October 21, 2023

Active 2023 Atlantic hurricane season lands in records despite a strong El Niño

Hurricane warnings are up for portions of the Lesser Antilles this weekend as an unlikely storm lashes the region with high winds and heavy rainfall.

Hurricane Tammy is our 20th named storm of this remarkable hurricane season. It's noteworthy to have that many named storms in any circumstances—2023 is now tied for fourth-most active Atlantic hurricane season on record—but we're in the midst of a strong El Niño, which typically stifles tropical cyclone activity across the Atlantic.

Tammy Makes Twenty

We've had 20 nameable storms across the Atlantic Ocean so far this season. The first system was an unnamed subtropical storm that forecasters added to the record in a reanalysis of the event a few months later.

Seven of the storms grew into hurricanes, and three of those storms—Franklin, Idalia, and Lee—managed to balloon into major hurricanes. Even more impressive is that Lee briefly grew into a category five storm, one of only a few dozen ever recorded over the ocean basin.

Tropical activity in the Atlantic typically slows down and moves closer to the Caribbean and Gulf as we head into October, but Tammy is especially unusual because it's a full-blown hurricane with roots in a tropical disturbance that originated over sub-Saharan Africa.

El Niño Strongly Influences Atlantic Hurricanes

The eastern Pacific Ocean around the equator is usually pretty chilly due to upwelling of frigid waters from deep within the ocean. Easterly winds blowing across the equatorial Pacific push warm surface waters toward Australia, strengthening the upwelling off South America as waters rise from below to fill the void.

When those easterly winds weaken or reverse direction, however, that warm surface water floods back toward South America. These warmer waters of an El Niño aren't much—just a couple of degrees—but it's enough to significantly affect the atmosphere in ways that have far-reaching effects from Asia to Africa.

Source: NOAA Data Snapshot

Even though El Niño's effects are most noticeable during the winter, these unusually warm waters can beef-up thunderstorm activity across the eastern Pacific—creating wind shear that blows east over the Atlantic Ocean. This wind shear is (usually) destructive to any budding tropical cyclones over the Atlantic, putting an end to them before they have a chance to flourish.

That's usually how things go. The 1991 and 1992 hurricane seasons were relatively quiet due to a lengthy El Niño. 1991 only saw eight named storms, while 1992's first named storm—the infamous Hurricane Andrew—didn't form until the end of August.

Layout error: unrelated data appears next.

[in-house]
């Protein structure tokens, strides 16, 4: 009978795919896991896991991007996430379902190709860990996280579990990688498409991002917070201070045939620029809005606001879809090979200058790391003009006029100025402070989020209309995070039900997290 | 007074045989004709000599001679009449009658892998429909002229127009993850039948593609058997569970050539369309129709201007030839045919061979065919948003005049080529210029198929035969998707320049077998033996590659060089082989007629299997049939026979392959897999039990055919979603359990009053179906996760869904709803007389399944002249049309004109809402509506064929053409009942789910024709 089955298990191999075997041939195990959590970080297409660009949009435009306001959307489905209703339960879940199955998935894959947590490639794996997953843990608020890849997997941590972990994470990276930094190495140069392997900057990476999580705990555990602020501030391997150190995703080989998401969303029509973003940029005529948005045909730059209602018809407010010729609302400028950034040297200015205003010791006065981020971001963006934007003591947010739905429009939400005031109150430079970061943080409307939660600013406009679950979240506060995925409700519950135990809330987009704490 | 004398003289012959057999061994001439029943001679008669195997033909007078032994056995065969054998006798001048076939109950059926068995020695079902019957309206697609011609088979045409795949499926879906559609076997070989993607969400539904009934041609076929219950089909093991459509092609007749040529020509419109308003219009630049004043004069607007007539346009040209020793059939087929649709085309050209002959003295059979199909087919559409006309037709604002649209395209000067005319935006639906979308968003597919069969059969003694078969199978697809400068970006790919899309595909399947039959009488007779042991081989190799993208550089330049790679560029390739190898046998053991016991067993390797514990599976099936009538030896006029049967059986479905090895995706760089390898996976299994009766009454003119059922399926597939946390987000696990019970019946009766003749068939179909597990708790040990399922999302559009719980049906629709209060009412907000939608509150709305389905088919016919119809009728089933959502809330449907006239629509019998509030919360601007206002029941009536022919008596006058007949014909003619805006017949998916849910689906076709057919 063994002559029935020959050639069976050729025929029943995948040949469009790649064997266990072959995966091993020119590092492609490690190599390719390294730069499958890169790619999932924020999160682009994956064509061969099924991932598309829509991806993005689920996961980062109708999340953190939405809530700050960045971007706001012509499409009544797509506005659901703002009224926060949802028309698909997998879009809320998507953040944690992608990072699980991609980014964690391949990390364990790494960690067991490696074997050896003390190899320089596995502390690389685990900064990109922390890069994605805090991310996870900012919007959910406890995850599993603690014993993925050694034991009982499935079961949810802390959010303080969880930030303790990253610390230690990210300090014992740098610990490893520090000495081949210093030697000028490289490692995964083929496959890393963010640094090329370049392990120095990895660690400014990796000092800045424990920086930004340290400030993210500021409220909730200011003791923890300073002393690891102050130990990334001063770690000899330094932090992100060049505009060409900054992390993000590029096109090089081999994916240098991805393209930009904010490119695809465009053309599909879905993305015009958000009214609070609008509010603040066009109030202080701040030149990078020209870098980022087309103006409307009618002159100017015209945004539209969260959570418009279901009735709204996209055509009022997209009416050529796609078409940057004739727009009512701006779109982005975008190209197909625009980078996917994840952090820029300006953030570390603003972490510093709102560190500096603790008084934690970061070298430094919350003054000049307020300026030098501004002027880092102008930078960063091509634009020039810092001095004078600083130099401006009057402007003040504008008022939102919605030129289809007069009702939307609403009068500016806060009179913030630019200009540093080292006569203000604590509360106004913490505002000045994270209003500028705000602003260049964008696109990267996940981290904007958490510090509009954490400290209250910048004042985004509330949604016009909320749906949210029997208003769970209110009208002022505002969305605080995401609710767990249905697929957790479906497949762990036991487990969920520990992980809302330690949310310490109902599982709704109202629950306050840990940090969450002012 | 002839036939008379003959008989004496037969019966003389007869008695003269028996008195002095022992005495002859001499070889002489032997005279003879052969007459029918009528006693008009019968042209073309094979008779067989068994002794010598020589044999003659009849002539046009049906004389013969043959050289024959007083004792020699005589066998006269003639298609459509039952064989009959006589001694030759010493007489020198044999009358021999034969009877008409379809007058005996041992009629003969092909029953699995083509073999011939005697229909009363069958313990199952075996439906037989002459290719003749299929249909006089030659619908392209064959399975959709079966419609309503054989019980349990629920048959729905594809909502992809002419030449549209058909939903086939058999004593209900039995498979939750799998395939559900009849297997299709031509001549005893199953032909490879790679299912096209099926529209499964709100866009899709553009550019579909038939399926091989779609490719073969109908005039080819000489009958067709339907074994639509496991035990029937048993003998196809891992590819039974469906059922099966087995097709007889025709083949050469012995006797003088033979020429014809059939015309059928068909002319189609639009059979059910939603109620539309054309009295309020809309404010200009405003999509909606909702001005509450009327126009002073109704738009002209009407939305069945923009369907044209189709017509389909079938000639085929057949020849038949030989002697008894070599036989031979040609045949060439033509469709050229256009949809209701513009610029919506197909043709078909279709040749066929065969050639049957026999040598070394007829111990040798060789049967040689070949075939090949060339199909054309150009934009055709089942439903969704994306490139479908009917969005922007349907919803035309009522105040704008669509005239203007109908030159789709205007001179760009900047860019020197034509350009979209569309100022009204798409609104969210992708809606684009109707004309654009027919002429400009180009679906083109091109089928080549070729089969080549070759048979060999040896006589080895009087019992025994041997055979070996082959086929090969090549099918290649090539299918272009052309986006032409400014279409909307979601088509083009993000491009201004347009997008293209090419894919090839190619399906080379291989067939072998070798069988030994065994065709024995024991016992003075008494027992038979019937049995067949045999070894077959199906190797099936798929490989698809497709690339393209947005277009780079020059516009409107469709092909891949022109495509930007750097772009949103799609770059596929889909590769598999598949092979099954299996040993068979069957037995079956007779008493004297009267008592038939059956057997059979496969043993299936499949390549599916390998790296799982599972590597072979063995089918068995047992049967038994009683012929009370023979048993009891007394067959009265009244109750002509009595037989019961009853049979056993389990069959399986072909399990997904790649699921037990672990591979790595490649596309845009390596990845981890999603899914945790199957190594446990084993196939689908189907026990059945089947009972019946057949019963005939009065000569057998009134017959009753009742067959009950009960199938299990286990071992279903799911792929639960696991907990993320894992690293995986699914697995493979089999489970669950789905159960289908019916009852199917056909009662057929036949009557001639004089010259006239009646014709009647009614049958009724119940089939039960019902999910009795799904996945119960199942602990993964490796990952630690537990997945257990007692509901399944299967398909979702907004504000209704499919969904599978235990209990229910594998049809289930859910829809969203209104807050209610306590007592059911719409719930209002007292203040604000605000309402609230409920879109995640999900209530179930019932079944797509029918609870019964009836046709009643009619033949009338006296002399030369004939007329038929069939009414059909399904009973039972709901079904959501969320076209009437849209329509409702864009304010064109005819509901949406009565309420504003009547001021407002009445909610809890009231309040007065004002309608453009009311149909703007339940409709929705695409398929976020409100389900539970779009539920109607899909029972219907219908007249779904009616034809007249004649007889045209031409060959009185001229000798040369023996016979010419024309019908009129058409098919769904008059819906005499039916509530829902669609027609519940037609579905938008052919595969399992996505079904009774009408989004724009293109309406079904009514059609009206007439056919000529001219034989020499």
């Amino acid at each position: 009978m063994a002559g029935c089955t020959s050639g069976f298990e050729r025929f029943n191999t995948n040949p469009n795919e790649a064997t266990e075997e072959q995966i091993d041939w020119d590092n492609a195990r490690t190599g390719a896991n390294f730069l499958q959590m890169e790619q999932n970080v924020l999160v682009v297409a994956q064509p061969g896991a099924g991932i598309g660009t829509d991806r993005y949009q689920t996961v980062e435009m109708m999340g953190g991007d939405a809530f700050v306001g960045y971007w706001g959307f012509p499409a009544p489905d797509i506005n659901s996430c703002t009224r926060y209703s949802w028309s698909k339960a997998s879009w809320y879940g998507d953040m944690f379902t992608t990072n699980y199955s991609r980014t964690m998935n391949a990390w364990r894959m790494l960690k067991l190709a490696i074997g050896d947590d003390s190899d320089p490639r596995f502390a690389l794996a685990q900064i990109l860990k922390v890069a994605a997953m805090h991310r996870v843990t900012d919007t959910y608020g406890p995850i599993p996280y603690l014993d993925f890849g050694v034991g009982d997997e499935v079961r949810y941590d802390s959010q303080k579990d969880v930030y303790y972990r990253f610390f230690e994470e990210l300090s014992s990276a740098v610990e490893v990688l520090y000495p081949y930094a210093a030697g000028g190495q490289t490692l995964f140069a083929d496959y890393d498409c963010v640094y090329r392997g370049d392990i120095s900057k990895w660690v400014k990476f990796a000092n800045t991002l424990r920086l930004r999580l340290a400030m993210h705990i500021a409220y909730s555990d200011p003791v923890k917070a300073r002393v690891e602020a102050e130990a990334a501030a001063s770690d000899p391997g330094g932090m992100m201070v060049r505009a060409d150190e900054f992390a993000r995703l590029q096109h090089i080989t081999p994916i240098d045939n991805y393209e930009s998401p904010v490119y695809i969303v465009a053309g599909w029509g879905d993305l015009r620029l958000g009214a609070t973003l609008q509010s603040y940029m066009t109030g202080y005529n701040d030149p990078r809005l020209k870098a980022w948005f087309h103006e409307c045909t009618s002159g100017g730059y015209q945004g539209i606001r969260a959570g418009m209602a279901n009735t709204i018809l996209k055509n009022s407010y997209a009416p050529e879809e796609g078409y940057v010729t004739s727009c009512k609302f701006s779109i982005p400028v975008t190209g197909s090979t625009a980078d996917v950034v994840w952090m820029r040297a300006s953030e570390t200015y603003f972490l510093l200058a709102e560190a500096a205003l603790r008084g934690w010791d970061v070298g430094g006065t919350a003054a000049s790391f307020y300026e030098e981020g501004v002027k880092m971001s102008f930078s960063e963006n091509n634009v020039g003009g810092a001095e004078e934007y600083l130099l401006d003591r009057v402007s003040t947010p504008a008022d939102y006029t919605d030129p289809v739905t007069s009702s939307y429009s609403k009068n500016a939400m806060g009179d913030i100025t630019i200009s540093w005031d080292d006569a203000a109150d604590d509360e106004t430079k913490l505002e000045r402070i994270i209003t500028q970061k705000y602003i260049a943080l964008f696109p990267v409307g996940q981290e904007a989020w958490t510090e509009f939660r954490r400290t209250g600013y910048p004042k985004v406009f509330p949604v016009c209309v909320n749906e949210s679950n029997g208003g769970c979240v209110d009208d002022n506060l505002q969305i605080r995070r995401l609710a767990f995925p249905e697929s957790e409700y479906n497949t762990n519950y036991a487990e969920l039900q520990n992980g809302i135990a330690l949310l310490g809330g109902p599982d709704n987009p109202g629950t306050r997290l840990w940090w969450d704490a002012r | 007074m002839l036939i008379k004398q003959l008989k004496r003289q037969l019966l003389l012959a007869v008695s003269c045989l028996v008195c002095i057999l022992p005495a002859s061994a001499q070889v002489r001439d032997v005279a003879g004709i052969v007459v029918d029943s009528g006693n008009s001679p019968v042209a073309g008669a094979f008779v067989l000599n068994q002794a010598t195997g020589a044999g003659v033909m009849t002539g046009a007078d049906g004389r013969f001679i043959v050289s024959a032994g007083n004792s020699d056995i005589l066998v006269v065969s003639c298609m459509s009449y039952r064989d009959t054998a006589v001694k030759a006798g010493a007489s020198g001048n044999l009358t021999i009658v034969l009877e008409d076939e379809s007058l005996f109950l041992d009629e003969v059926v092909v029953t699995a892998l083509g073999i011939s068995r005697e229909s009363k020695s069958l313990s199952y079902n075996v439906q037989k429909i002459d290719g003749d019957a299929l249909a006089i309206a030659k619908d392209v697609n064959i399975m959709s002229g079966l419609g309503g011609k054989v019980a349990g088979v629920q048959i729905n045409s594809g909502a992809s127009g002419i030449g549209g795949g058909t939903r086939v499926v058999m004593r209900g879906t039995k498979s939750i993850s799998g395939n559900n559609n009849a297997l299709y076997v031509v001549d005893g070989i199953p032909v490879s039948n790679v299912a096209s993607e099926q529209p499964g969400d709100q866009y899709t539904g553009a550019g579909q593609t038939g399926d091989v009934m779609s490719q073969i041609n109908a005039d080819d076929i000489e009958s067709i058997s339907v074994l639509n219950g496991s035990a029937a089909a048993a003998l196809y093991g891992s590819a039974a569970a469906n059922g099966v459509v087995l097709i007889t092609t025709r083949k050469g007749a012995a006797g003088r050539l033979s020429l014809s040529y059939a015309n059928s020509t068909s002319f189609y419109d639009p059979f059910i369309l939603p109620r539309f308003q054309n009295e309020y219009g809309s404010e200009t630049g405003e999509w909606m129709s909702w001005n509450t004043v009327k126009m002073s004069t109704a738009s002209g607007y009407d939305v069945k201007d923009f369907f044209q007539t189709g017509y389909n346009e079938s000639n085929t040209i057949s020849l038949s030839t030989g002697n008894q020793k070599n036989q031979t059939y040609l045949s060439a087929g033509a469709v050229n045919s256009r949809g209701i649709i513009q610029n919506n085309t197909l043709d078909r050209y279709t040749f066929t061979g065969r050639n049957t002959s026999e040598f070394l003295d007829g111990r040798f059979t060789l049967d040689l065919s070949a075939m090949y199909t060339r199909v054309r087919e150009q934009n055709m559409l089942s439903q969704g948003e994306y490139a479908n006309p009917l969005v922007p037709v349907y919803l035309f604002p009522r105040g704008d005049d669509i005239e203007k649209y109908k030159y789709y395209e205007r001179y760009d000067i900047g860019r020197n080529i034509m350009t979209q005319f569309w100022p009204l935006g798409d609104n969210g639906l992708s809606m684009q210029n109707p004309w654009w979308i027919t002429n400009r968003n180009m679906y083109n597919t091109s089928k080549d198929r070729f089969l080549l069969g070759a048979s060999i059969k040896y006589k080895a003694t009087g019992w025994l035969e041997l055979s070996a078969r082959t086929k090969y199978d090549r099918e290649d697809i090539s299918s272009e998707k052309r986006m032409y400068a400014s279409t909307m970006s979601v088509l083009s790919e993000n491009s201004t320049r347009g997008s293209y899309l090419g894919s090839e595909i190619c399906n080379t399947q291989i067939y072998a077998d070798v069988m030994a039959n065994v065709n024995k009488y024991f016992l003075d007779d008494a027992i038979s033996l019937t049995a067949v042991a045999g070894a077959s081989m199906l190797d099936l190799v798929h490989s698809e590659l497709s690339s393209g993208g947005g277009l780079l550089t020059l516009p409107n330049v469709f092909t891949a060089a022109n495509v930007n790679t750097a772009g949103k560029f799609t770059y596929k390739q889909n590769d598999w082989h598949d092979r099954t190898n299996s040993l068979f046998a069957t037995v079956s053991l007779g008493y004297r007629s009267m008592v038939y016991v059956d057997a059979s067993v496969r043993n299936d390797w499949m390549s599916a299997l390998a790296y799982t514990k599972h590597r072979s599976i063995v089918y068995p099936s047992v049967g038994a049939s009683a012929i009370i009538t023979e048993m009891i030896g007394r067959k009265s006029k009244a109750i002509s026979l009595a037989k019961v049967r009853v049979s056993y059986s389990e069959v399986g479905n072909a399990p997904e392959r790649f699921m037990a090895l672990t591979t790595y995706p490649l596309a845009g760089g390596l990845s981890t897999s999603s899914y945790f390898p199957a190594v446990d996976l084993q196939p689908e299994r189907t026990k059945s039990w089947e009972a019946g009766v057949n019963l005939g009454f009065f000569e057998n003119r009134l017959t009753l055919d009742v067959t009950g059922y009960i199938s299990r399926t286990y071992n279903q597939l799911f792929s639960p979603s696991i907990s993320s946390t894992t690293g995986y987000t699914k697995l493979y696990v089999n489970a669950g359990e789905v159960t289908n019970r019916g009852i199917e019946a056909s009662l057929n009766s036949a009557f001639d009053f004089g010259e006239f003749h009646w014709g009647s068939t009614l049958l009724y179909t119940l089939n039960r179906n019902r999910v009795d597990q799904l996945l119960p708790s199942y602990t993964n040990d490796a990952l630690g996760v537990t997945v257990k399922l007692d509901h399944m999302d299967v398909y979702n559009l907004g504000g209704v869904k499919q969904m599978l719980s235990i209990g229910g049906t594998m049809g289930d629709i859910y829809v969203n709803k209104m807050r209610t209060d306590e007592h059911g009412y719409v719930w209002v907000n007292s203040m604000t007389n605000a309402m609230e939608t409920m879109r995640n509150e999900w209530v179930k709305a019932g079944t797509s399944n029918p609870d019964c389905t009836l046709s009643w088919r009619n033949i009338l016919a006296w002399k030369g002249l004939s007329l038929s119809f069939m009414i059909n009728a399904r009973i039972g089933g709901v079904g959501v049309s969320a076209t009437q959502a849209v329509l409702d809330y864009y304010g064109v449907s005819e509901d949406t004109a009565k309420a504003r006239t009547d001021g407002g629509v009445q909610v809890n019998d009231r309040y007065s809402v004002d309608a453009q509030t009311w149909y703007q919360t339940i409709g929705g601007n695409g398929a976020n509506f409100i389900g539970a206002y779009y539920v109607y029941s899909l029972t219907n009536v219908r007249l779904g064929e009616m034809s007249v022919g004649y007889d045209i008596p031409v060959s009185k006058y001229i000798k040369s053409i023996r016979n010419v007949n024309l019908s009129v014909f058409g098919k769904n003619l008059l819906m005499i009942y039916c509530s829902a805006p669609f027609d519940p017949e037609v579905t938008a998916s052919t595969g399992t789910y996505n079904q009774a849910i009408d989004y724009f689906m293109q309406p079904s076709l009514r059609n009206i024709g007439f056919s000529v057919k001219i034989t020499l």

The last underactive hurricane season we saw in the Atlantic took place at the tail-end of a strong El Niño in 2015, when only 11 named storms managed to form.

2023 Breaks The Rules

This year should've followed suit. A strengthening El Niño over the eastern Pacific normally would've put a lid on the Atlantic Ocean this year, stifling most opportunities for storms to develop.

That very much didn't happen. But why?

Forecasters knew in advance that we might be in for a trend-bucking season before it even began.

"El Nino’s potential influence on storm development could be offset by favorable conditions local to the tropical Atlantic Basin," NOAA wrote in its initial seasonal outlook published back in May.

The factors they outlined in their forecast pretty much came to pass. Sub-Saharan Africa saw a fruitful monsoon season this summer and fall, which pumped one disturbance after another into the eastern Atlantic Ocean.

Sea surface temperatures across the Atlantic have been historically warm so far this year, as well. The increase in disturbances, combined with the mind-boggling heat across the entire basin, afforded more opportunities for systems to develop and thrive.

For all the activity we've seen, El Niño did still flex its muscles. Many of the storms we've seen this year were relatively weak, largely struggling with destructive wind shear that's characteristic of El Niño years.

But those favorable factors around the Atlantic basin combined to overpower El Niño and cement 2023's spot in the history books as one of the most productive hurricane seasons ever witnessed. And it's not quite over yet. It's not out of the question that we could see another couple of storms over the next month or so.

There are only two names left on this year's list. If we use those names and require a 23rd name, the National Hurricane Center would dive into the new supplemental list of names, beginning with Adria. This supplemental list replaced the use of Greek letters to name excess storms, a change made after the hyperactive (and at times confusing) 2020 hurricane season.

[Satellite image via NOAA]

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I graduated from the University of South Alabama in 2014 with a degree in political science and a minor in meteorology. I contribute to The Weather Network as a digital writer, and I've written for Forbes, the Washington Post's Capital Weather Gang, Popular Science, Mental Floss, and Gawker's The Vane. My latest book, The Skies Above, is now available. My first book, The Extreme Weather Survival Manual, arrived in October 2015.